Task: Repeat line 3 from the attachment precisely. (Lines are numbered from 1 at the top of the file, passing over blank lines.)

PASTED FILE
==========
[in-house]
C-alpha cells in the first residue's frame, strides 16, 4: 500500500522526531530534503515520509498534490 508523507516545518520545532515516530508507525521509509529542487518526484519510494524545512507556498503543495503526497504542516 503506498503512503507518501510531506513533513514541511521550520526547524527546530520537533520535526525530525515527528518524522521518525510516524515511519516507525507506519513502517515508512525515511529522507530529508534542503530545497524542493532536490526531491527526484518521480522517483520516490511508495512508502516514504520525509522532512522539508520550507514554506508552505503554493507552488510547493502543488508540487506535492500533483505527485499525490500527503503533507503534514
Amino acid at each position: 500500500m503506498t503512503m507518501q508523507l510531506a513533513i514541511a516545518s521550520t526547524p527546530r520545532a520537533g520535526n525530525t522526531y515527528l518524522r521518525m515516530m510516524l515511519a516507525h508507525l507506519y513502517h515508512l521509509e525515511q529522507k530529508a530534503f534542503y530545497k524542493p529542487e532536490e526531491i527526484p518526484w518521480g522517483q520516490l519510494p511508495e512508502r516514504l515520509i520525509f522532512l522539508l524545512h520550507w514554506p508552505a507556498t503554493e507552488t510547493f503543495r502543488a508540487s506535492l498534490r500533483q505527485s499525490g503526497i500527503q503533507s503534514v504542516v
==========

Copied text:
Amino acid at each position: 500500500m503506498t503512503m507518501q508523507l510531506a513533513i514541511a516545518s521550520t526547524p527546530r520545532a520537533g520535526n525530525t522526531y515527528l518524522r521518525m515516530m510516524l515511519a516507525h508507525l507506519y513502517h515508512l521509509e525515511q529522507k530529508a530534503f534542503y530545497k524542493p529542487e532536490e526531491i527526484p518526484w518521480g522517483q520516490l519510494p511508495e512508502r516514504l515520509i520525509f522532512l522539508l524545512h520550507w514554506p508552505a507556498t503554493e507552488t510547493f503543495r502543488a508540487s506535492l498534490r500533483q505527485s499525490g503526497i500527503q503533507s503534514v504542516v